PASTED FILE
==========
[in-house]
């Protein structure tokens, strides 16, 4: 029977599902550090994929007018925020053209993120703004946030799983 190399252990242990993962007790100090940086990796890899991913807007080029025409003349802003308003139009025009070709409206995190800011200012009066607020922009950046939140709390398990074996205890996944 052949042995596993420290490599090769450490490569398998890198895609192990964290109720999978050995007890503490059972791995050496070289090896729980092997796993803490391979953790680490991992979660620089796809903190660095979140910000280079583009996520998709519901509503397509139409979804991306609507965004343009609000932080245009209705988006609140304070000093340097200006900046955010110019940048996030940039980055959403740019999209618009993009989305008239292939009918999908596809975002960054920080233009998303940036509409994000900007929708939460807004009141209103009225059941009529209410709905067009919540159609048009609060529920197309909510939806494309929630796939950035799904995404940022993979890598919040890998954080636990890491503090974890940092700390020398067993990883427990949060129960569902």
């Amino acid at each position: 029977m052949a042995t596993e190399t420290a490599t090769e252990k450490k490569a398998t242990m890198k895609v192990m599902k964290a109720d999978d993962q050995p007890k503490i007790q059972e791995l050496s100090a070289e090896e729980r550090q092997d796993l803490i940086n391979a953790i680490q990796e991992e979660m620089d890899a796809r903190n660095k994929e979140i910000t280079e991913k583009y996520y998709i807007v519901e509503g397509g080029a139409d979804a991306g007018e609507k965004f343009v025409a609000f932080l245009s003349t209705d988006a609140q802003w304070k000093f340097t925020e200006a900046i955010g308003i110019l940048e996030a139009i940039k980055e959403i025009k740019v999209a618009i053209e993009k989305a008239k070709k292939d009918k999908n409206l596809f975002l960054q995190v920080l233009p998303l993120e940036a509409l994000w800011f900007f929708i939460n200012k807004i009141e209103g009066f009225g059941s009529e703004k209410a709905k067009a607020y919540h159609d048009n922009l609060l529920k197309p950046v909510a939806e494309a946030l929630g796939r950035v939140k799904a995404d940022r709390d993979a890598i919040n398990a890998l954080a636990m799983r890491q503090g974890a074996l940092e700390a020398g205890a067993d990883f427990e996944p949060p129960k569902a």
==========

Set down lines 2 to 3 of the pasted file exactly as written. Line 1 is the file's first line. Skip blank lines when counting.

């Protein structure tokens, strides 16, 4: 029977599902550090994929007018925020053209993120703004946030799983 190399252990242990993962007790100090940086990796890899991913807007080029025409003349802003308003139009025009070709409206995190800011200012009066607020922009950046939140709390398990074996205890996944 052949042995596993420290490599090769450490490569398998890198895609192990964290109720999978050995007890503490059972791995050496070289090896729980092997796993803490391979953790680490991992979660620089796809903190660095979140910000280079583009996520998709519901509503397509139409979804991306609507965004343009609000932080245009209705988006609140304070000093340097200006900046955010110019940048996030940039980055959403740019999209618009993009989305008239292939009918999908596809975002960054920080233009998303940036509409994000900007929708939460807004009141209103009225059941009529209410709905067009919540159609048009609060529920197309909510939806494309929630796939950035799904995404940022993979890598919040890998954080636990890491503090974890940092700390020398067993990883427990949060129960569902």
């Amino acid at each position: 029977m052949a042995t596993e190399t420290a490599t090769e252990k450490k490569a398998t242990m890198k895609v192990m599902k964290a109720d999978d993962q050995p007890k503490i007790q059972e791995l050496s100090a070289e090896e729980r550090q092997d796993l803490i940086n391979a953790i680490q990796e991992e979660m620089d890899a796809r903190n660095k994929e979140i910000t280079e991913k583009y996520y998709i807007v519901e509503g397509g080029a139409d979804a991306g007018e609507k965004f343009v025409a609000f932080l245009s003349t209705d988006a609140q802003w304070k000093f340097t925020e200006a900046i955010g308003i110019l940048e996030a139009i940039k980055e959403i025009k740019v999209a618009i053209e993009k989305a008239k070709k292939d009918k999908n409206l596809f975002l960054q995190v920080l233009p998303l993120e940036a509409l994000w800011f900007f929708i939460n200012k807004i009141e209103g009066f009225g059941s009529e703004k209410a709905k067009a607020y919540h159609d048009n922009l609060l529920k197309p950046v909510a939806e494309a946030l929630g796939r950035v939140k799904a995404d940022r709390d993979a890598i919040n398990a890998l954080a636990m799983r890491q503090g974890a074996l940092e700390a020398g205890a067993d990883f427990e996944p949060p129960k569902a």